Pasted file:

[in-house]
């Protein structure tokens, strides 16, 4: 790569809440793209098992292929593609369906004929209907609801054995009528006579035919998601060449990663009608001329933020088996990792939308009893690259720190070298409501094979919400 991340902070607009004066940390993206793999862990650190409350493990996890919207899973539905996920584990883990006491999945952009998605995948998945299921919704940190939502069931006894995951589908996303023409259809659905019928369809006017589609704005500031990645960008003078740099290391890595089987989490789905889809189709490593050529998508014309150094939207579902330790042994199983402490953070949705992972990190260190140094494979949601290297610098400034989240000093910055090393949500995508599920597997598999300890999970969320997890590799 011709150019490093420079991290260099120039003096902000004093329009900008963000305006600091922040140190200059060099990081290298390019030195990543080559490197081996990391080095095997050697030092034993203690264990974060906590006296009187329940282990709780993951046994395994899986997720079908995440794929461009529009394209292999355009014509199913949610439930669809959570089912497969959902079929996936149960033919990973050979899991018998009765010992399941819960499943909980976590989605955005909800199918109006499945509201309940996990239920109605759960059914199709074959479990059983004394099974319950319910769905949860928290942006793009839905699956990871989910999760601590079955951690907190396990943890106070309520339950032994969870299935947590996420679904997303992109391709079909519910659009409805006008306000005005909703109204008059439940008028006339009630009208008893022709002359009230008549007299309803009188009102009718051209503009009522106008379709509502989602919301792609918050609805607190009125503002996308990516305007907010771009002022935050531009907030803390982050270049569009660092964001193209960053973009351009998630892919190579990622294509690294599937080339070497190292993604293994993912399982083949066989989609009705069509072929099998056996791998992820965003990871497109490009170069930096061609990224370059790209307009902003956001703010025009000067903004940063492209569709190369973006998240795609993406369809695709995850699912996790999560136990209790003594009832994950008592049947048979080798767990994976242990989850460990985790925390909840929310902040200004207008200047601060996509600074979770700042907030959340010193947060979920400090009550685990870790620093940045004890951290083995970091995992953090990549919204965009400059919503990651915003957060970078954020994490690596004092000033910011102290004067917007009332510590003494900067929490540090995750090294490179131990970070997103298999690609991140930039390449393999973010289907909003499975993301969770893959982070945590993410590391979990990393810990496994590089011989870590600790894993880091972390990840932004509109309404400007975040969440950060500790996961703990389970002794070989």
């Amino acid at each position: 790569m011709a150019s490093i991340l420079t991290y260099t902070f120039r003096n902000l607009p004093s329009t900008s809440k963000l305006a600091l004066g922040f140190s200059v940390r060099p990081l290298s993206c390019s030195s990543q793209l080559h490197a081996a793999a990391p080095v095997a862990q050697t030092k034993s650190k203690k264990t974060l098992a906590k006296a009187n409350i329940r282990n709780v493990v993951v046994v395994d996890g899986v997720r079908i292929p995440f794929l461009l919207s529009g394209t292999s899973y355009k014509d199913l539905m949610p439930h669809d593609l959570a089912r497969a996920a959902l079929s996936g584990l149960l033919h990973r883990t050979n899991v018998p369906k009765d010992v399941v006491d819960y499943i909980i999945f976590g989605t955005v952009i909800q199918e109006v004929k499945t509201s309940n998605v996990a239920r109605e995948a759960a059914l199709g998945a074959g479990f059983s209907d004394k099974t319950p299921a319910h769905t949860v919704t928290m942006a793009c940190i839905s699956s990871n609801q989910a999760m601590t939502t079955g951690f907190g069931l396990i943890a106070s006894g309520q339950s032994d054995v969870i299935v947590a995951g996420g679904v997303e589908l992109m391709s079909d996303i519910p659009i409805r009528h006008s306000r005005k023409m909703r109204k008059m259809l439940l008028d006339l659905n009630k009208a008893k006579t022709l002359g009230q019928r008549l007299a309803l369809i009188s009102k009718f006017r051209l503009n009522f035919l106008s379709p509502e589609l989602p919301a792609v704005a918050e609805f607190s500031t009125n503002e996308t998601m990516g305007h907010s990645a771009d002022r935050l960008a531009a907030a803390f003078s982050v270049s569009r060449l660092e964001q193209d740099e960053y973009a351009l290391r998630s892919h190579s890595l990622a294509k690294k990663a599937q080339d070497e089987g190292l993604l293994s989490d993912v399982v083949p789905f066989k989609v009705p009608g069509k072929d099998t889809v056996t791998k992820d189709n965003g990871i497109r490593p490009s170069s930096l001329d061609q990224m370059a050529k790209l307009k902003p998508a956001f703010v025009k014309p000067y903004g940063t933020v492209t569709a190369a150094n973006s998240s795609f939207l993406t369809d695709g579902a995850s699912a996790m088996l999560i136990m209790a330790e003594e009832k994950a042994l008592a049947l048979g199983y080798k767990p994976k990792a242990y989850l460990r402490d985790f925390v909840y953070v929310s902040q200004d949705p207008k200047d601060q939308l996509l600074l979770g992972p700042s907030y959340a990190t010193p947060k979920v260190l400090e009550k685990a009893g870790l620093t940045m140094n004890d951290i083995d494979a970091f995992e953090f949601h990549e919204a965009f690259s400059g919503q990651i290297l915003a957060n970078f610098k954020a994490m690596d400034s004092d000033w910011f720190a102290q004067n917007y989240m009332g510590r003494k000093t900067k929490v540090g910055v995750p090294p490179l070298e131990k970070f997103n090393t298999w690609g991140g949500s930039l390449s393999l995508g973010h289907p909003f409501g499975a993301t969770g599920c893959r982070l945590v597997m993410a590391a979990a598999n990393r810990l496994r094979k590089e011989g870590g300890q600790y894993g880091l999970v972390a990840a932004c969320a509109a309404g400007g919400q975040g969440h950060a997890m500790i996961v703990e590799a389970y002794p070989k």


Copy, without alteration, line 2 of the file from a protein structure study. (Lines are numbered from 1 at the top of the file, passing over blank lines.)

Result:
């Protein structure tokens, strides 16, 4: 790569809440793209098992292929593609369906004929209907609801054995009528006579035919998601060449990663009608001329933020088996990792939308009893690259720190070298409501094979919400 991340902070607009004066940390993206793999862990650190409350493990996890919207899973539905996920584990883990006491999945952009998605995948998945299921919704940190939502069931006894995951589908996303023409259809659905019928369809006017589609704005500031990645960008003078740099290391890595089987989490789905889809189709490593050529998508014309150094939207579902330790042994199983402490953070949705992972990190260190140094494979949601290297610098400034989240000093910055090393949500995508599920597997598999300890999970969320997890590799 011709150019490093420079991290260099120039003096902000004093329009900008963000305006600091922040140190200059060099990081290298390019030195990543080559490197081996990391080095095997050697030092034993203690264990974060906590006296009187329940282990709780993951046994395994899986997720079908995440794929461009529009394209292999355009014509199913949610439930669809959570089912497969959902079929996936149960033919990973050979899991018998009765010992399941819960499943909980976590989605955005909800199918109006499945509201309940996990239920109605759960059914199709074959479990059983004394099974319950319910769905949860928290942006793009839905699956990871989910999760601590079955951690907190396990943890106070309520339950032994969870299935947590996420679904997303992109391709079909519910659009409805006008306000005005909703109204008059439940008028006339009630009208008893022709002359009230008549007299309803009188009102009718051209503009009522106008379709509502989602919301792609918050609805607190009125503002996308990516305007907010771009002022935050531009907030803390982050270049569009660092964001193209960053973009351009998630892919190579990622294509690294599937080339070497190292993604293994993912399982083949066989989609009705069509072929099998056996791998992820965003990871497109490009170069930096061609990224370059790209307009902003956001703010025009000067903004940063492209569709190369973006998240795609993406369809695709995850699912996790999560136990209790003594009832994950008592049947048979080798767990994976242990989850460990985790925390909840929310902040200004207008200047601060996509600074979770700042907030959340010193947060979920400090009550685990870790620093940045004890951290083995970091995992953090990549919204965009400059919503990651915003957060970078954020994490690596004092000033910011102290004067917007009332510590003494900067929490540090995750090294490179131990970070997103298999690609991140930039390449393999973010289907909003499975993301969770893959982070945590993410590391979990990393810990496994590089011989870590600790894993880091972390990840932004509109309404400007975040969440950060500790996961703990389970002794070989």